Print This Post Print This Post

Pests of the Tulip Popular

Written by Mindy on September 4th, 2015

The tulip popular is a tree that have very few pests and when I say very few pests I really mean this fact.  If you do find that you have a pest problem, it will be one of these little creatures, which includes the yellow popular weevil, nectria canker, and the fusarium canker.

The yellow popular weevil is also known as the magnolia or sassafras weevil.  This pest is a small, black insect with a short snout.  While you may not see this little insect, you will see the evidence of them being there. What is this?  It is the little holes in the leaves but these little holes are not just holes.  These little cuts in the leaves look like little rice grains or slits. The larval stage of this insect appears as a white legless grub that feeds on the tree from the inside out.

tulip.popular.pestsOne technique for control has to do with garden cleanliness.  This pest will hide in fallen leaves.  In doing so, making sure these leaves are removed or ground up is very important for the first stage of control.

The second stage of the control comes from the fact that this pest will not cause the death of the tree.  Yes, it will make it look unsightly but it will not go beyond that.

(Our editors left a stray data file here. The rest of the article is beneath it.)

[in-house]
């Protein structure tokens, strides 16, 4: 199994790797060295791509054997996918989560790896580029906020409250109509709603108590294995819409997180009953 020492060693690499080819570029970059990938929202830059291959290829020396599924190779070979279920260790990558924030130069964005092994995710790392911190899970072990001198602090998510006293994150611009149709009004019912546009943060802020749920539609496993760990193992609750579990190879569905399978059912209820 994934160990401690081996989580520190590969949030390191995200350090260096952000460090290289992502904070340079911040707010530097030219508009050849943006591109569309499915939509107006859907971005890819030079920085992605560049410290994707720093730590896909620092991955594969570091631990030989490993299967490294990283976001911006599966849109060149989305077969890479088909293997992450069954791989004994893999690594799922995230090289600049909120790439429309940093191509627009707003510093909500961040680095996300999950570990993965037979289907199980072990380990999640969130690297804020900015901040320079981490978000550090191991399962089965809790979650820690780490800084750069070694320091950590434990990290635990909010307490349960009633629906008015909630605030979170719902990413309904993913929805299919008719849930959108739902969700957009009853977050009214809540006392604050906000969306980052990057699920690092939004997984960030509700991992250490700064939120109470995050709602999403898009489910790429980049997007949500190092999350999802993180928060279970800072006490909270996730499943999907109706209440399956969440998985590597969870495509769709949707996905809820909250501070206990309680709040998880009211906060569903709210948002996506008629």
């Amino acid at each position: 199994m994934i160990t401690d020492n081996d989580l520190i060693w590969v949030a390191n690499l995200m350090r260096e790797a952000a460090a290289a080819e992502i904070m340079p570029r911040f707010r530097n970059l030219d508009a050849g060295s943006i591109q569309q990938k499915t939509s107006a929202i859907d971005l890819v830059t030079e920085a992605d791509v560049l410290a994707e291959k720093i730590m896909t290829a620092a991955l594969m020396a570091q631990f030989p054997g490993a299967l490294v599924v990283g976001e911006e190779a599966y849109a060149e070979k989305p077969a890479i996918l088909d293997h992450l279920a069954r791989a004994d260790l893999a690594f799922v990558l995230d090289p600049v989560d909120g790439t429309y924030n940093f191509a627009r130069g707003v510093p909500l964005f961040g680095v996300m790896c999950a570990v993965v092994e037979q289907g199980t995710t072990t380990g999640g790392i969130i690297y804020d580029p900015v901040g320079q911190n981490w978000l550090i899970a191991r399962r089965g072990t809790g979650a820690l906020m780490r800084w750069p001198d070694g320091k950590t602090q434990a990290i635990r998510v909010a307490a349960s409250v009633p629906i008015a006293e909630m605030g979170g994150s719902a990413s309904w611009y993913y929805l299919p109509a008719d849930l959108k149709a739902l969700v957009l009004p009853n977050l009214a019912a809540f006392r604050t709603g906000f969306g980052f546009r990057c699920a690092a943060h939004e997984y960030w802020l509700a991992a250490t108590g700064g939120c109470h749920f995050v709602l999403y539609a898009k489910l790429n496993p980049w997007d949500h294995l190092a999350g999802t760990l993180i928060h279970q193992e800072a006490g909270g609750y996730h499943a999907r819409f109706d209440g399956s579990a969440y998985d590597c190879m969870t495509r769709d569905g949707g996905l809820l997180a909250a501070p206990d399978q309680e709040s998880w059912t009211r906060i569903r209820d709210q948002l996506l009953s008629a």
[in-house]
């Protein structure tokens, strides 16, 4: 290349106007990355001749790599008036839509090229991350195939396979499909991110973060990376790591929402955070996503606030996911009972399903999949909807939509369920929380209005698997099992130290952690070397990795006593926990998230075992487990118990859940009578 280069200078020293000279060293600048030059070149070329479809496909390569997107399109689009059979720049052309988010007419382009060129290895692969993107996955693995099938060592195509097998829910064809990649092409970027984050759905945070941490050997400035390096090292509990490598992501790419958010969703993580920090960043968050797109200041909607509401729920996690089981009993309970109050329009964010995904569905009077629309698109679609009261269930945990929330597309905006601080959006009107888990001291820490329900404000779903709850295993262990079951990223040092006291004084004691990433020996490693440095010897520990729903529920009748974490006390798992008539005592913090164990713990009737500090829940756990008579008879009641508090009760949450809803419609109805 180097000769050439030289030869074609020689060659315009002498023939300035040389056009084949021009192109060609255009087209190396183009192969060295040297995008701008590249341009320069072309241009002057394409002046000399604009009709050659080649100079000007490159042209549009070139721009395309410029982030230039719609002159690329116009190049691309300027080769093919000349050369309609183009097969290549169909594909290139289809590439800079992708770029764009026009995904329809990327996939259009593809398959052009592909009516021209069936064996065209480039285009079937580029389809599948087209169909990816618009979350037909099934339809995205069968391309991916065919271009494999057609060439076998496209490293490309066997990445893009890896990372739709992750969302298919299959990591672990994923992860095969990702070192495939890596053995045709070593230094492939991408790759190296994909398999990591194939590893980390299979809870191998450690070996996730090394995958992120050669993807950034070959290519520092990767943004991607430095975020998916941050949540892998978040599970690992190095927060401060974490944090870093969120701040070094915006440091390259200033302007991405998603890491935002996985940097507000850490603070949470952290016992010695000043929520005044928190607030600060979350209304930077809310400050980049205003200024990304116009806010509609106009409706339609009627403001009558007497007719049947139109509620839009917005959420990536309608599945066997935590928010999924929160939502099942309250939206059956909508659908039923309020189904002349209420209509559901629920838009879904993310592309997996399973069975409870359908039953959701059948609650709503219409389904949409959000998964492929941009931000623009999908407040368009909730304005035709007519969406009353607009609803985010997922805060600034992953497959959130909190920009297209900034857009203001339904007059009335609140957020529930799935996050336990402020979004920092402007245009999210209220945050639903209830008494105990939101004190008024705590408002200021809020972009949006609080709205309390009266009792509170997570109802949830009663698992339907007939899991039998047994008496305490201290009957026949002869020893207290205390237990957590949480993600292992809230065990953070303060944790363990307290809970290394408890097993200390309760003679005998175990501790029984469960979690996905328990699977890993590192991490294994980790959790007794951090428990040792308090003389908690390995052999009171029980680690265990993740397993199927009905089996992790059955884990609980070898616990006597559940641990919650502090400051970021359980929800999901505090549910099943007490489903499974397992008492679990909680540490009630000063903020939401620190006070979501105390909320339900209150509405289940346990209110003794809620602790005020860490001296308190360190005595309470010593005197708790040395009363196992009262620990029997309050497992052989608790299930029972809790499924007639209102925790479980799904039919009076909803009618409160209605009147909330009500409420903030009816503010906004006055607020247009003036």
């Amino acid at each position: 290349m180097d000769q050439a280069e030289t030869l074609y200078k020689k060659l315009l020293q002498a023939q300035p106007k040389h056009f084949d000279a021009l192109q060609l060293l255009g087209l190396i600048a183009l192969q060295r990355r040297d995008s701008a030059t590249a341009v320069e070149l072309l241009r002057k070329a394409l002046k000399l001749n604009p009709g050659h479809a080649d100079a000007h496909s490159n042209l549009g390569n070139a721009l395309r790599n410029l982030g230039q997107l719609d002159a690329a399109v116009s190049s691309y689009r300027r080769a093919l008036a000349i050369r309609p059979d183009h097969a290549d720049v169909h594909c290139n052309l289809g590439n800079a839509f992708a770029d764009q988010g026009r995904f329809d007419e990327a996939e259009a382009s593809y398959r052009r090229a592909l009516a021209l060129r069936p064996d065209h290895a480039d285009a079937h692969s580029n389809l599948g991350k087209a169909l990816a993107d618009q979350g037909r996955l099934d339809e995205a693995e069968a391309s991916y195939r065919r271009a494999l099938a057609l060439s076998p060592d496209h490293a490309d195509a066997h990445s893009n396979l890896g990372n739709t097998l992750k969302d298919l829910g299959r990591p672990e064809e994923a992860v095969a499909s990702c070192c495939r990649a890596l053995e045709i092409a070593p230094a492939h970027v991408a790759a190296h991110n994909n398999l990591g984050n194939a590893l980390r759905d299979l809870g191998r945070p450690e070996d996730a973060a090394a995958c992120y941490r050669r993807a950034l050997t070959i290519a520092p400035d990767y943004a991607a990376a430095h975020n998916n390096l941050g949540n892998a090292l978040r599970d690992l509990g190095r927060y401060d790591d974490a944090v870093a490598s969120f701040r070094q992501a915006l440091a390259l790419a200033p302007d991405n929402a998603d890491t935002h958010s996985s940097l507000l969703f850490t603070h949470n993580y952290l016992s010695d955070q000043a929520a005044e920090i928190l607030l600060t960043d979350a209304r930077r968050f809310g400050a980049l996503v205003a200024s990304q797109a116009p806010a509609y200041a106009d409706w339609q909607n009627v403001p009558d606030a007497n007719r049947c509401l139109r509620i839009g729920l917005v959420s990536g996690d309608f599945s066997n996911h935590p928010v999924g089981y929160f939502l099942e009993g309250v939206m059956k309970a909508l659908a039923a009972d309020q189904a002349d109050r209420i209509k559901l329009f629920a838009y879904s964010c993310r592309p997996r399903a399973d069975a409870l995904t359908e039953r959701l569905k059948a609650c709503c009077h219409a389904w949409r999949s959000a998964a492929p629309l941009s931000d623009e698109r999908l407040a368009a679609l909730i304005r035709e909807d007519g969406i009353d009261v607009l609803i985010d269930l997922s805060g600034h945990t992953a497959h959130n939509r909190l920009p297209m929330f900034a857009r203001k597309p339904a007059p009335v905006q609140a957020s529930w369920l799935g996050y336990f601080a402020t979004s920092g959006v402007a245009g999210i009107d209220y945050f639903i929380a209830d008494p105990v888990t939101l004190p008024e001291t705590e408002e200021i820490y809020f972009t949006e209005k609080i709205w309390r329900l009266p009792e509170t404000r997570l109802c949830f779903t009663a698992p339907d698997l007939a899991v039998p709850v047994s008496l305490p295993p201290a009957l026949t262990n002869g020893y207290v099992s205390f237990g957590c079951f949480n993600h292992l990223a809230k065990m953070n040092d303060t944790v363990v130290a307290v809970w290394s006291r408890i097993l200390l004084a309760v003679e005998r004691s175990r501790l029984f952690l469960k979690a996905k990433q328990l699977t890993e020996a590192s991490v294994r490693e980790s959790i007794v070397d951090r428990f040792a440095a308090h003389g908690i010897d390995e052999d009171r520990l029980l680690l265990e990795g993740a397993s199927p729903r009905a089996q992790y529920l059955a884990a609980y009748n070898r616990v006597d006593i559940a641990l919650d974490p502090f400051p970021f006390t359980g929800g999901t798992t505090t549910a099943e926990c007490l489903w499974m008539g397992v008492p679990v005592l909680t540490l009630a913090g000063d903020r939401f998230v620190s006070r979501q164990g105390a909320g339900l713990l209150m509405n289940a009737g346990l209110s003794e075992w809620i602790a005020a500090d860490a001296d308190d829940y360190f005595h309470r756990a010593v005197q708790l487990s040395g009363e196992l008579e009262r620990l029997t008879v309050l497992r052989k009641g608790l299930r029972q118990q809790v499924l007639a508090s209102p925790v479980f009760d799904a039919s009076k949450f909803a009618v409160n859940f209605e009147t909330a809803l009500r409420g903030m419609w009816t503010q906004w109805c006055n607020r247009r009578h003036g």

The second pest that can attack the tulip popular is the nectria canker.  While this pest is a fungus, it can be caused by animals.  This fungus is an opportunist that is looking for damaged wood.  This can occur when the tree is not properly pruned, grazed upon by animals, and/or freezing damage.

The symptoms of this “pest” can be seen as branches that do not leaf out, sunken areas in wounds, salmon or pink growths appearing in the spring, and in the fall red to orange colored growths appearing in cankers.

The treatment for this problem is timing of proper pruning.  Do not prune in the fall if you can help it.  The tree does not have time to begin healing before cold weather and moisture sets in.  This type of environment will get into the cracks of the wounds and become a perfect environment for the nectria canker.

To prevent this canker from setting in, only prune during the summer months and only when it is dry.

The last pest is the fusarium canker.  This canker will appear as a “break” in the bark.  If the bark is opened up, a darkly stained wood will be seen.  You may also see little pinhole in the wood caused by the ambrosia beetle.

If you find that your tulip popular as this problem, remove it from the landscaping as soon as possible. While this may sound drastic, it will prevent the disease from spreading.  This is the only means of control.


Related Posts

  • No Related Post

Leave a Comment